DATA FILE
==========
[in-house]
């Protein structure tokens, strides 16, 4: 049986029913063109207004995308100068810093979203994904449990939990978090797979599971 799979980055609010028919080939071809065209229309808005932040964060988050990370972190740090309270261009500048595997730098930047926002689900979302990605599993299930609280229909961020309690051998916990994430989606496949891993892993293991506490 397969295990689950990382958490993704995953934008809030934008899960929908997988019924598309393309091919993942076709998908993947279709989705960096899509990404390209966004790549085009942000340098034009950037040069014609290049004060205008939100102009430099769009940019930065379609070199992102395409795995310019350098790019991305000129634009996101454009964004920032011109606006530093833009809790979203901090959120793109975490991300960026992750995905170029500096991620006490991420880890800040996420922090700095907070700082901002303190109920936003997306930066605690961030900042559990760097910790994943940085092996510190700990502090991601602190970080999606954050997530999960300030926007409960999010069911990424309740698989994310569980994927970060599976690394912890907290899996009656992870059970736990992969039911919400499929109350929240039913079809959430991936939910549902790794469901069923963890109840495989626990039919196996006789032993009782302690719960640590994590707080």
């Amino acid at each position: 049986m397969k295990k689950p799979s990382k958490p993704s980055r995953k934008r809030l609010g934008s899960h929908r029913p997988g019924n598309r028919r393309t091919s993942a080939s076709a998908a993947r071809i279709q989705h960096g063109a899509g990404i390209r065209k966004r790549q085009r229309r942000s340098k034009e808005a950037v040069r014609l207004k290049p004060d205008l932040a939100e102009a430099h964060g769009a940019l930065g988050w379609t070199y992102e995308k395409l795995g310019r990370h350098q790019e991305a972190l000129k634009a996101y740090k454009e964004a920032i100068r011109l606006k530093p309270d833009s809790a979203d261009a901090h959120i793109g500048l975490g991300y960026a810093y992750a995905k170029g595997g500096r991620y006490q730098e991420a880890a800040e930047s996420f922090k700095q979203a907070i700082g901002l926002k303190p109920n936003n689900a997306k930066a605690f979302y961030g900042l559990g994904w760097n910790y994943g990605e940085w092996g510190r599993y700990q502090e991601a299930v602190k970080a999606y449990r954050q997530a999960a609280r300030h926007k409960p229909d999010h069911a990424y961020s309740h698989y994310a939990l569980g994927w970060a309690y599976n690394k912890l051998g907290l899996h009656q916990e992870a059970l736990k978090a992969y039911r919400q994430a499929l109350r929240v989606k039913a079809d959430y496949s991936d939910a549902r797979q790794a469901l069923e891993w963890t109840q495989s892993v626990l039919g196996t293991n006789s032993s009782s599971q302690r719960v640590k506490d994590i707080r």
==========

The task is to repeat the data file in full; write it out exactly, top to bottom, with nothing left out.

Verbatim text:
[in-house]
């Protein structure tokens, strides 16, 4: 049986029913063109207004995308100068810093979203994904449990939990978090797979599971 799979980055609010028919080939071809065209229309808005932040964060988050990370972190740090309270261009500048595997730098930047926002689900979302990605599993299930609280229909961020309690051998916990994430989606496949891993892993293991506490 397969295990689950990382958490993704995953934008809030934008899960929908997988019924598309393309091919993942076709998908993947279709989705960096899509990404390209966004790549085009942000340098034009950037040069014609290049004060205008939100102009430099769009940019930065379609070199992102395409795995310019350098790019991305000129634009996101454009964004920032011109606006530093833009809790979203901090959120793109975490991300960026992750995905170029500096991620006490991420880890800040996420922090700095907070700082901002303190109920936003997306930066605690961030900042559990760097910790994943940085092996510190700990502090991601602190970080999606954050997530999960300030926007409960999010069911990424309740698989994310569980994927970060599976690394912890907290899996009656992870059970736990992969039911919400499929109350929240039913079809959430991936939910549902790794469901069923963890109840495989626990039919196996006789032993009782302690719960640590994590707080």
């Amino acid at each position: 049986m397969k295990k689950p799979s990382k958490p993704s980055r995953k934008r809030l609010g934008s899960h929908r029913p997988g019924n598309r028919r393309t091919s993942a080939s076709a998908a993947r071809i279709q989705h960096g063109a899509g990404i390209r065209k966004r790549q085009r229309r942000s340098k034009e808005a950037v040069r014609l207004k290049p004060d205008l932040a939100e102009a430099h964060g769009a940019l930065g988050w379609t070199y992102e995308k395409l795995g310019r990370h350098q790019e991305a972190l000129k634009a996101y740090k454009e964004a920032i100068r011109l606006k530093p309270d833009s809790a979203d261009a901090h959120i793109g500048l975490g991300y960026a810093y992750a995905k170029g595997g500096r991620y006490q730098e991420a880890a800040e930047s996420f922090k700095q979203a907070i700082g901002l926002k303190p109920n936003n689900a997306k930066a605690f979302y961030g900042l559990g994904w760097n910790y994943g990605e940085w092996g510190r599993y700990q502090e991601a299930v602190k970080a999606y449990r954050q997530a999960a609280r300030h926007k409960p229909d999010h069911a990424y961020s309740h698989y994310a939990l569980g994927w970060a309690y599976n690394k912890l051998g907290l899996h009656q916990e992870a059970l736990k978090a992969y039911r919400q994430a499929l109350r929240v989606k039913a079809d959430y496949s991936d939910a549902r797979q790794a469901l069923e891993w963890t109840q495989s892993v626990l039919g196996t293991n006789s032993s009782s599971q302690r719960v640590k506490d994590i707080r």